In a few days from now, the waiting will be over.
Not only will we know the fate of the Federal Skilled Worker applications submitted to the Canadian Visa Offices after February 27, 2008, (now in a suspended state) but we will also find out what lies in store for Skilled Worker applications that will be submitted in the coming twelve months. More to the point, we expect to soon learn which of these applications are going to be processed quickly; which ones are to be held at the Visa Office for processing at a later date, and finally, which applications are going to be returned without any consideration at all. This information will come via publicized instructions that the new Minister of Citizenship, Immigration and Multiculturalism (now, there’s a mouthful) will issue to the various Canadian Visa Offices. Read More »
Here’s what the Province of Ontario has to say about immigration on its official website.
“Immigration is a cornerstone of Ontario’s economic prosperity and social fabric”
“More than half of all newcomers to Canada have chosen to settle in Ontario each year since 1987.”
Maybe so, but that was then and this is now. Read More »
In two weeks from now, Canadians will go to the polls to select their federal members of Parliament, and unless we experience our own “Dewey Wins” moment, the Conservative Party of Canada will be called upon to form the next national government.
I had initially intended this blog to be a review of the immigration policies of the three major political parties (Conservative, Liberal and New Democrat), but it looks like the only real question now is whether or not the Conservatives will attract voters sufficient in number to gain a majority in the next sitting of the House of Commons. At the very least, the polls indicate a strong Conservative minority government. Either way, a victory for the Tories will have a huge impact on both the policy and pattern of Canadian immigration. Read More »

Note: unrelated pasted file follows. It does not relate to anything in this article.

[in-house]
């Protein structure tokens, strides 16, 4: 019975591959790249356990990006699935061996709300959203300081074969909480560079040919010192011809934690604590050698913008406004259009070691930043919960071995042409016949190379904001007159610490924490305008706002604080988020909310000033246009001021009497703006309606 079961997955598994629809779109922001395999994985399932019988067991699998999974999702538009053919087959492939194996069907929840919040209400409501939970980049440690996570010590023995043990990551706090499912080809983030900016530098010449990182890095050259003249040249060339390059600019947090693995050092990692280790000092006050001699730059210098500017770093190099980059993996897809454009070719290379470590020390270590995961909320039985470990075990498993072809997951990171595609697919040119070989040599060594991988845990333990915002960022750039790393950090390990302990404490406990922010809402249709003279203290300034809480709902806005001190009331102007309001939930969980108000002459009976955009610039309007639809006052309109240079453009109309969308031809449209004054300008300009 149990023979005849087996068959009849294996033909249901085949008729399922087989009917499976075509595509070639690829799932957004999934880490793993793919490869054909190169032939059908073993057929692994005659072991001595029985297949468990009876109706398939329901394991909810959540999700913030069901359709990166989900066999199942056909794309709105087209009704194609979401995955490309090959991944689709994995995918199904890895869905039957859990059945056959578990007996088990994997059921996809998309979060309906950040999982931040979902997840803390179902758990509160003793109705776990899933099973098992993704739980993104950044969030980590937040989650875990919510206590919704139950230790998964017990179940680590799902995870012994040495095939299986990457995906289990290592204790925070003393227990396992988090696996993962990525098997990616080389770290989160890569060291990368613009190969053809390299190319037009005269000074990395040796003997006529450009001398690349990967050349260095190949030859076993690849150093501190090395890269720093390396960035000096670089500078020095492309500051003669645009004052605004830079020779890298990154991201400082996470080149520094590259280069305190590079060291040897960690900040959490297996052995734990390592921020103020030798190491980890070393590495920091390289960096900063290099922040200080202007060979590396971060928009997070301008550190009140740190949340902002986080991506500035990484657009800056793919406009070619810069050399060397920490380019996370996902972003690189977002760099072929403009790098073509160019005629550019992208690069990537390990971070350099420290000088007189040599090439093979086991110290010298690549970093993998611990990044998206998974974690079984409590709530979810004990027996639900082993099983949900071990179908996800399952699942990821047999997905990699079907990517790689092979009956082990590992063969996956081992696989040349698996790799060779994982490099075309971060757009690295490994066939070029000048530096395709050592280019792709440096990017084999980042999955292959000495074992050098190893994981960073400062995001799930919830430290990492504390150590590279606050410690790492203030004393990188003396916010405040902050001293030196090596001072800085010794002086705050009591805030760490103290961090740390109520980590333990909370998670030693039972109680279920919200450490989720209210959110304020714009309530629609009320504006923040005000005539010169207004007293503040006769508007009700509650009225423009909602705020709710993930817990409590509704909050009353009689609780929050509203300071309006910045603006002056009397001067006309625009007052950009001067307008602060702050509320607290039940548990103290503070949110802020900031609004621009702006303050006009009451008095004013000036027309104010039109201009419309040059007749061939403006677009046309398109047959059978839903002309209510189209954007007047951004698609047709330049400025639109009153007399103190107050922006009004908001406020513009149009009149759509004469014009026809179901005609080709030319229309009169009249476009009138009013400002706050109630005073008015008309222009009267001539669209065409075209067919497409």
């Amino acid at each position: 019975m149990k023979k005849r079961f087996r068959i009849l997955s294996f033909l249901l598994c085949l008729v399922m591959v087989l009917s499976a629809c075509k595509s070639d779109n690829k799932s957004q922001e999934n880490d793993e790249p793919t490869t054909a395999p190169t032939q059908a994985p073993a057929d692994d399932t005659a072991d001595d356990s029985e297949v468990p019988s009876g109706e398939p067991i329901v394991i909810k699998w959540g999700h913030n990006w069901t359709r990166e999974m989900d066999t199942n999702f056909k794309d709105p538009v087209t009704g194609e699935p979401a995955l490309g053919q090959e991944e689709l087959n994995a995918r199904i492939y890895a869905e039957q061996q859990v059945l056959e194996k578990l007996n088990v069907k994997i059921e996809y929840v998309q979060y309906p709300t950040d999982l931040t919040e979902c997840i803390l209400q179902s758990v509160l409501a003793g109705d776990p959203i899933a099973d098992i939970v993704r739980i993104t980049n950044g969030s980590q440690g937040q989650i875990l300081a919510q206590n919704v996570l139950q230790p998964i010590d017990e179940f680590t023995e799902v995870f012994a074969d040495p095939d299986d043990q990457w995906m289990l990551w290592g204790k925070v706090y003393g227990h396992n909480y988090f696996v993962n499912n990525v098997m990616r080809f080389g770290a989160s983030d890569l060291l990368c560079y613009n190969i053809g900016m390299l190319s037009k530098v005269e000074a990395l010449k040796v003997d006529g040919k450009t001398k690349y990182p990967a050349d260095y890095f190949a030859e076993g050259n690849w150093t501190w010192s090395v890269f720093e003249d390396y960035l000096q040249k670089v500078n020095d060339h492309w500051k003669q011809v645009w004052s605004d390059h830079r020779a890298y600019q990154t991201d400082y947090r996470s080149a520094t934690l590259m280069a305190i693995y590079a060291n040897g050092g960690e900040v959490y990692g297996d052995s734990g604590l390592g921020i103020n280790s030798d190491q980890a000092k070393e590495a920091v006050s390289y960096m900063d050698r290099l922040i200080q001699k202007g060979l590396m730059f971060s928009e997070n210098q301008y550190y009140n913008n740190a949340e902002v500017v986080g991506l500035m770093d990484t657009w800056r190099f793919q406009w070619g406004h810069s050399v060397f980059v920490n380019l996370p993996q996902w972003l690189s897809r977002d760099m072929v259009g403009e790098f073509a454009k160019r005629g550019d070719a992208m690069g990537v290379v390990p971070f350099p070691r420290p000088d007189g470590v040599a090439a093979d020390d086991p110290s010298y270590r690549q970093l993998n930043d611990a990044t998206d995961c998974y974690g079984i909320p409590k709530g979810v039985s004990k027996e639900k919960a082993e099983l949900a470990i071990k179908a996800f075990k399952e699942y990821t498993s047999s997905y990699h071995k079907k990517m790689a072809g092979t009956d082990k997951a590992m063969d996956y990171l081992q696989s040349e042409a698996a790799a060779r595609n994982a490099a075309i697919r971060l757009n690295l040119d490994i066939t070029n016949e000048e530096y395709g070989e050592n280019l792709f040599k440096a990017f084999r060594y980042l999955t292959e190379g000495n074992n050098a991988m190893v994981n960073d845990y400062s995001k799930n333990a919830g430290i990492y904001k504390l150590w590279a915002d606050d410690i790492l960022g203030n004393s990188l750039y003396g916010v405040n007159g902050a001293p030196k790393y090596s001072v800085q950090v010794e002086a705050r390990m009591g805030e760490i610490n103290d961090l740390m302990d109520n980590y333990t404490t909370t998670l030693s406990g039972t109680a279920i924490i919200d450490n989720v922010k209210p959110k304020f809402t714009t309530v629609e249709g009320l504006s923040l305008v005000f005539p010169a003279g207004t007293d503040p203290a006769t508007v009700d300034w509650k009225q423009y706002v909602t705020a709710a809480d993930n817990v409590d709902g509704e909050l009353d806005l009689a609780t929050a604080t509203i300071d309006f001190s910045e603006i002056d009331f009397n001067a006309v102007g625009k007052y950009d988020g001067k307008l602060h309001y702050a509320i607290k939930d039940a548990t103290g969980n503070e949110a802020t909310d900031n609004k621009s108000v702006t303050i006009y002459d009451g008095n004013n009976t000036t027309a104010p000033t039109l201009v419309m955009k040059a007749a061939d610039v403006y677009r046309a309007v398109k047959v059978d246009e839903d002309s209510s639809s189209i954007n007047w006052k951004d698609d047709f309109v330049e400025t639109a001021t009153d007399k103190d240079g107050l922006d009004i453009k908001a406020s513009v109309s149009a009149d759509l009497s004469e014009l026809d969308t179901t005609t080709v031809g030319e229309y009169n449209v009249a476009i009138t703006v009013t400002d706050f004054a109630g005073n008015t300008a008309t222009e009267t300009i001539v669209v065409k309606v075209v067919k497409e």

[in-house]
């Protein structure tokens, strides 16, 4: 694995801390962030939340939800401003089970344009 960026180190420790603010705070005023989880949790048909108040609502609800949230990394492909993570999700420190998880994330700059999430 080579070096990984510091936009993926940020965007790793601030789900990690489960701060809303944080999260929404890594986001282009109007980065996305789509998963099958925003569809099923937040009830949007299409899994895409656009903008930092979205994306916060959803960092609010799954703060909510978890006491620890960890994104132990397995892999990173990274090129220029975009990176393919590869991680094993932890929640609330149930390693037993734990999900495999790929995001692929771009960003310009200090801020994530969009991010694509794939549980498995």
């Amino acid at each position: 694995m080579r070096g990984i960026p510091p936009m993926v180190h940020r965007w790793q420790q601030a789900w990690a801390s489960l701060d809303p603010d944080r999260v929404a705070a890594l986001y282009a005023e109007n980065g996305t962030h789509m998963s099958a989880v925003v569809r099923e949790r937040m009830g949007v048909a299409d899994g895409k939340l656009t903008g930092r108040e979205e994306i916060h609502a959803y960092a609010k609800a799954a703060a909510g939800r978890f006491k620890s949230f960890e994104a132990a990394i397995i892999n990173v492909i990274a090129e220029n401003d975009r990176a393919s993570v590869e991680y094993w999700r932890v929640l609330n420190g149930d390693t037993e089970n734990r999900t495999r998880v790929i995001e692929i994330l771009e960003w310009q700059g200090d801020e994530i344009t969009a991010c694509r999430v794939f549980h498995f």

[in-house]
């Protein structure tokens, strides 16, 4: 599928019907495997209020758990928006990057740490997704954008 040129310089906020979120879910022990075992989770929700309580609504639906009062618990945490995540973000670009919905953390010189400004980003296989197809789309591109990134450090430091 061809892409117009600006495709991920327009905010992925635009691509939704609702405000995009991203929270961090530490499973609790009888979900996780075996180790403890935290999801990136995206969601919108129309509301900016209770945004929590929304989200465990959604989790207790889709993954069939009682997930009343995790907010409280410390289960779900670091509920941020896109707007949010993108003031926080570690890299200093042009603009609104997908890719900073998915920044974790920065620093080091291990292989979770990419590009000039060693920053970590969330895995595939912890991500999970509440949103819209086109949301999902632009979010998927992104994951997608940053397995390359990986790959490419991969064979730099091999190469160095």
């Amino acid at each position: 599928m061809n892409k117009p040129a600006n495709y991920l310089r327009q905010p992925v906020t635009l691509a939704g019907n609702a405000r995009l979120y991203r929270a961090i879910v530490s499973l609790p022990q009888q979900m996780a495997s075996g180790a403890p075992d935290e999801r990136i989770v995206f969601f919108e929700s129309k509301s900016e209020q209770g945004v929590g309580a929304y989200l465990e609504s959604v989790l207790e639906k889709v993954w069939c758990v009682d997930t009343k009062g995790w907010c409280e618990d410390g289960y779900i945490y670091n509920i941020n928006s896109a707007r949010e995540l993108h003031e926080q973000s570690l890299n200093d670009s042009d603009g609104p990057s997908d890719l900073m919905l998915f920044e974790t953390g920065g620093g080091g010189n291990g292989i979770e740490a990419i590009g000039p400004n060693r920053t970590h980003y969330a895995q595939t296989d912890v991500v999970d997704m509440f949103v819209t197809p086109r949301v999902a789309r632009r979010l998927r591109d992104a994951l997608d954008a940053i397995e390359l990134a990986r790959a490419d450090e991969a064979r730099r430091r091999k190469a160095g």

It seems more probable by the day that Canadians will be going to the polls in the next couple of months to elect a new federal government. A snap election will likely be called by the minority Conservative government as early as September 5th for later in the Fall on the pretext that Parliament is now dysfunctional.
The election results could have a significant affect on Canadian immigration policy for years to come. Read More »
The United States is fortunate. It attracts a seemingly endless supply of the best and brightest people from all parts of the globe as foreign guest workers. Most of these individuals enter on H-1B visas and all of them have a high-skilled job set aside for their arrival. These temporary workers include IT professionals, physical and social scientists, and engineers, to name but a few. They are the kind of human capital that most societies wish for. Read More »
It’s easy, in this day and age, to be cynical. Examples of greed and selfishness abound in most parts of the world, including Canada. I certainly have no trouble pointing out inequities in the Canadian immigration selection system, as readers of my previous blogs can attest. That said, it’s important to keep in mind that if you look hard enough you will find people who set an example for the rest of us to aspire to. Regular people who lead extraordinary lives. Read More »